Pick any eight such prophecies:
  • Born in Bethlehem (Micah 5:2)
  • Rejected by his people (Is 53:3, Psalm 22:6-8)
  • Abandoned by his followers (Zech 13:7)
  • Badly beaten (Is 52:14)
  • Death by crucifixion (Psalm 22:16-17)
  • Killed with criminals (Is 53:9)
  • Lots cast for his clothes (Psalm 22:18)
  • Buried with the rich (Is 53:9)
The odds of Christ’s fulfilling these eight prophecies are 1 in 1017 or 1 in one hundred million billion; that is a huge number, so an illustration can help make it a little clearer. This is one by Peter Stoner that Josh McDowell uses1:

Suppose you cover the entire state of Texas with silver dollars two feet deep – that takes about 1017 silver dollars. Paint one of them red and mix it in good. Now send a blindfolded friend to go anywhere in the state he wishes and randomly pick up one dollar. The odds that he’d get the red one are 1 in 1017. That is how likely it is for one person to fulfill eight prophecies.

And that doesn’t even consider how his ministry (Is 9:1-2, 61:1-2), miracles (Is 35:5-6), and resurrection (Is 53:10, Ps 16:8-10) were predicted.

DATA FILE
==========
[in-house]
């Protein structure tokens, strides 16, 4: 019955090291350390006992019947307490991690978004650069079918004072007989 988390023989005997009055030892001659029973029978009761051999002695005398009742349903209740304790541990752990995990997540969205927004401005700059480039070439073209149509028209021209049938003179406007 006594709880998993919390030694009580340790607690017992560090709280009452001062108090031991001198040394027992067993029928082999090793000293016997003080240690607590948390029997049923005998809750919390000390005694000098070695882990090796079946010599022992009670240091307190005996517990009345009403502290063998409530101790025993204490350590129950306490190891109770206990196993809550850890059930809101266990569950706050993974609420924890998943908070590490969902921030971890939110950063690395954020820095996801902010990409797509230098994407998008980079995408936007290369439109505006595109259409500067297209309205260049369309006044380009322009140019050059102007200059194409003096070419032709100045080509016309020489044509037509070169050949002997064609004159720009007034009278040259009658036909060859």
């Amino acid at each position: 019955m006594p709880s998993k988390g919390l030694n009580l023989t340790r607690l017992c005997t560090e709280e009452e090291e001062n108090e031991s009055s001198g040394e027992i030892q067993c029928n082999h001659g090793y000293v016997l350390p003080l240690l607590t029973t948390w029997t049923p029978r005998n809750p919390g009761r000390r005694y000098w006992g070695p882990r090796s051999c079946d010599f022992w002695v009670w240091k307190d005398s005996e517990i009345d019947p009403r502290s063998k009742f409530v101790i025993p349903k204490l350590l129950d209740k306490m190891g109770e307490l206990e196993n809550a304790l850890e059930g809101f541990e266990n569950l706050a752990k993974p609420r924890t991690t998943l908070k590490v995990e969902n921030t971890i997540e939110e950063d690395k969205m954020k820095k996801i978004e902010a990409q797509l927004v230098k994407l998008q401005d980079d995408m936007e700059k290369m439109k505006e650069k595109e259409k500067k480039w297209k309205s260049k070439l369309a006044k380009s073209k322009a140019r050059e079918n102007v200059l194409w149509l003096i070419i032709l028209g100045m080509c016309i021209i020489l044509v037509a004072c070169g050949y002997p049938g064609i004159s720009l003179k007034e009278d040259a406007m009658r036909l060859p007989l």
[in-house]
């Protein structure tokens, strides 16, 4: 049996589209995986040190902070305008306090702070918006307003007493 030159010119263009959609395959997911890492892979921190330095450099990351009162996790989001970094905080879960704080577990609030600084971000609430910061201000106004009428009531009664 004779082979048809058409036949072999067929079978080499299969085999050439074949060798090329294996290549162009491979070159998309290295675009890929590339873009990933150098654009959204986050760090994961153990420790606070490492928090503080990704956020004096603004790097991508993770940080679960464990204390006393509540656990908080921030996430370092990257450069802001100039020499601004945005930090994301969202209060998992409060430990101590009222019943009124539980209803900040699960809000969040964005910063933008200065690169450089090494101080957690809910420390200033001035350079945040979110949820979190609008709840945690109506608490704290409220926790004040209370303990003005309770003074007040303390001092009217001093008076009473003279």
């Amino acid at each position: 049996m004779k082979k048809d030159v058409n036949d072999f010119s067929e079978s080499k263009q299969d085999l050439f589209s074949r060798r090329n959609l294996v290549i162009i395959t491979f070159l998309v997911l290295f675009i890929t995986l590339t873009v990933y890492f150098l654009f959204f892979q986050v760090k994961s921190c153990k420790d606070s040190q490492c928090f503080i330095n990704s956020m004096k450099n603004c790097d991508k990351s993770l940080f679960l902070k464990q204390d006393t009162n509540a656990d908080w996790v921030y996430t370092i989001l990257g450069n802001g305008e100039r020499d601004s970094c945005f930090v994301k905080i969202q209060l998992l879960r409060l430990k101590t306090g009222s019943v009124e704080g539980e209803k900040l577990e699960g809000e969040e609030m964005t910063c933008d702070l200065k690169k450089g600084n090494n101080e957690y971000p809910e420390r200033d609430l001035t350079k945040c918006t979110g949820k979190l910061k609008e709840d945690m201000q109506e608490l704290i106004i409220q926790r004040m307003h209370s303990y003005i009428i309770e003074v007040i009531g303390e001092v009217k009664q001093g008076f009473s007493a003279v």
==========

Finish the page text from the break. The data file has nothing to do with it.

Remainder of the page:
The life, death, and life of Jesus were uniquely foretold in detail hundreds of years before he was born, demonstrating that he was no mere man and that the death he died was according to the plan of God.

To get the full effect, read what is sometimes called the gospel according to Isaiah, Is 52:13-53:12, and reflect on how closely this passage written 700 years before Christ describes the death of the savior.

1 Josh McDowell and Sean McDowell, Evidence That Demands a Verdict

image credit: M&R Glasgow, via Creative Commons 

Part of Christianity 101

Wednesday, December 2, 2020

Christian Giving

'Tis the season for giving. Not only do we give to those we love, but many choose this time of year to donate to various charities. I want to encourage us all to emulate the Macedonian model.